Your HOA is being sued, what do you do? You know that being faced with a lawsuit is a serious matter and absolutely should not be ignored. That being said, there are some important actions you need to take as an HOA board member to avoid setting the homeowners association up for failure and getting yourself in a mess you can’t clean up.
When a new HOA board is transitioning into managing the association, having solid foundations for the new members is important to the association’s success. The first step in a successful HOA board’s transition process is to set expectations, particularly if you have many board members (along with their experience) leaving the board. To do so, a comprehensive transition plan document should be in place. If there isn’t one, meet with current and new board members to document a plan. It’s a worthwhile investment, because the document can be used for future HOA board transitions.
Finding members in your homeowners association who want to volunteer on the HOA board can be hard – finding a member to step up and become the board president is even harder. So, what do you do when the current president passes away, you don’t have a lot people in your community involved with the board, and your current board members are concerned that hiring an HOA manager will only cause the company to take over the Association?
Being a board member does necessitate a serious commitment of time and energy, but it will be a fulfilling experience. If you're considering running for your HOA board, ask yourself the following questions first.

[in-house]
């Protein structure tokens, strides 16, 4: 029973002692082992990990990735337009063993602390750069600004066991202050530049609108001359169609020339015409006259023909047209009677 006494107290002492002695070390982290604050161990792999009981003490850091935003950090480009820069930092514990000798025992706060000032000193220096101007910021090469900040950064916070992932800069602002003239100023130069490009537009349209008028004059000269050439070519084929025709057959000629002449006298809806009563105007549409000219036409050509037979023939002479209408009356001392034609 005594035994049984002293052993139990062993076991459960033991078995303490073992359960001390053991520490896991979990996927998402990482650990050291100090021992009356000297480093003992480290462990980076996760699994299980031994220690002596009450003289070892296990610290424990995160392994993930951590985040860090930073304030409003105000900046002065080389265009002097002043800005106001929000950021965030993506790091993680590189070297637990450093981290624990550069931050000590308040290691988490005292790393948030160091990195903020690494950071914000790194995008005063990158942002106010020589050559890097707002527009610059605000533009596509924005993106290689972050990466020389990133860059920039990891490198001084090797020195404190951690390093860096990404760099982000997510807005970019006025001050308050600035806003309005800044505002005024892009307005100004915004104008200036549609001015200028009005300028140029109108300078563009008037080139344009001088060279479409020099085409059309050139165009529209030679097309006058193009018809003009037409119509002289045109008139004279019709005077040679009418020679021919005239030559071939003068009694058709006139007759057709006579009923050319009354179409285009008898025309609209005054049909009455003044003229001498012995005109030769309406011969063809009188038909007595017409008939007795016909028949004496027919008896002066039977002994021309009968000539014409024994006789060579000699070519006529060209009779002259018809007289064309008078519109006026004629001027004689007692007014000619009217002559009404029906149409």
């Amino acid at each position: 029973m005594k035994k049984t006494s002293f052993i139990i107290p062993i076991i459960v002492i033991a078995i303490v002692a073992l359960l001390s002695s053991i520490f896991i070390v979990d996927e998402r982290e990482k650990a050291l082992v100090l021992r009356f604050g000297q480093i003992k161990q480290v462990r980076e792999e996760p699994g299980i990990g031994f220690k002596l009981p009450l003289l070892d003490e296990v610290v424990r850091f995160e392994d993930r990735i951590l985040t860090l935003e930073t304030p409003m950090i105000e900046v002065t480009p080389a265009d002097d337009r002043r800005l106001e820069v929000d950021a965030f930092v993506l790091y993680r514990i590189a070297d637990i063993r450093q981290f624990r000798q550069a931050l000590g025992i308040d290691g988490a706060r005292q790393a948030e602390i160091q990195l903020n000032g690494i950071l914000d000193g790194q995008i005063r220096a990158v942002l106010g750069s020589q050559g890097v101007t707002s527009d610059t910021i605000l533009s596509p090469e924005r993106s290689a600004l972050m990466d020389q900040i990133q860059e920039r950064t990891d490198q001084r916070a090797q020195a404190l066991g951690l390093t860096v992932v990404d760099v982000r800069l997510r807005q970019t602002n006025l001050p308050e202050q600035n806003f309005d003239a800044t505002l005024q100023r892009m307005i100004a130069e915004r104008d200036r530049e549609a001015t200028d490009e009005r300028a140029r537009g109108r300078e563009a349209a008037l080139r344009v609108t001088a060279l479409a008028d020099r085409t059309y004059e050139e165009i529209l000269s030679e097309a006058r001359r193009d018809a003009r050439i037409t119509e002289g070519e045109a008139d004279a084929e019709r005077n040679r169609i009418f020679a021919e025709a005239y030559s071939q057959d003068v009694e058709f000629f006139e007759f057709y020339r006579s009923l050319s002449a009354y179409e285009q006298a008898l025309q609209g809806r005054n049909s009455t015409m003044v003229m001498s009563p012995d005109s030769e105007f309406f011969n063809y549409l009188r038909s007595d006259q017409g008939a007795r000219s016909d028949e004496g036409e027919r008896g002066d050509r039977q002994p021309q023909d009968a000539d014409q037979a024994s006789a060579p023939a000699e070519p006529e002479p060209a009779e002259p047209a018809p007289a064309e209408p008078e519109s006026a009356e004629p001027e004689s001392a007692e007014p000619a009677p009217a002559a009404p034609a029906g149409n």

An HOA functions like a mini-city, collecting funds, managing finances, maintaining facilities and adopting and enforcing rules. An elected board of directors oversees these activities. Board members have fiduciary responsibilities, defined in law and HOA documents. All these activities and responsibilities apply to an HOA whether it has 1,000 units or only 25.
HOAs are complex, requiring professional expertise to manage properly. The question is, does your Board need an HOA manager to do this? Before assuming that members of the board can manage all of the HOA’s affairs, let’s look at what’s involved in more detail.
It’s inevitable – someday you’re going to be faced with a project in your homeowners association that has to get done with the funds that just aren’t there. Since money doesn't grow on trees, what’s an HOA board member to do? It can be a tough spot to be in, but depending on what the project is and how much money you need, you do have options. Remember, it’s the board’s responsibility to protect, maintain and enhance the Association.
Picture yourself in this scenario: The clubhouse needs a new water heater and it will cost $10,000. But all prior reserve studies that have been done in the association have only allocated $6,000 for replacement. What are the board’s options to make up the additional $4,000 difference?
As a general practice, what does an HOA board do if there’s a problem in the association that exists right now, but not enough money in the reserves to fix it? Is issuing a special assessment the way to go, or can the board use other funds in the reserves?
The slightly technical definition of a reserve study is: a budgeting tool based on the art and science of anticipating and preparing for major common area repairs and replacement expenses an association will face in the future.
You’ve heard the phrase, “don’t judge a book by its cover.” But sometimes, it’s important to not underestimate the power of first impressions. Take the signage in your homeowners association for instance.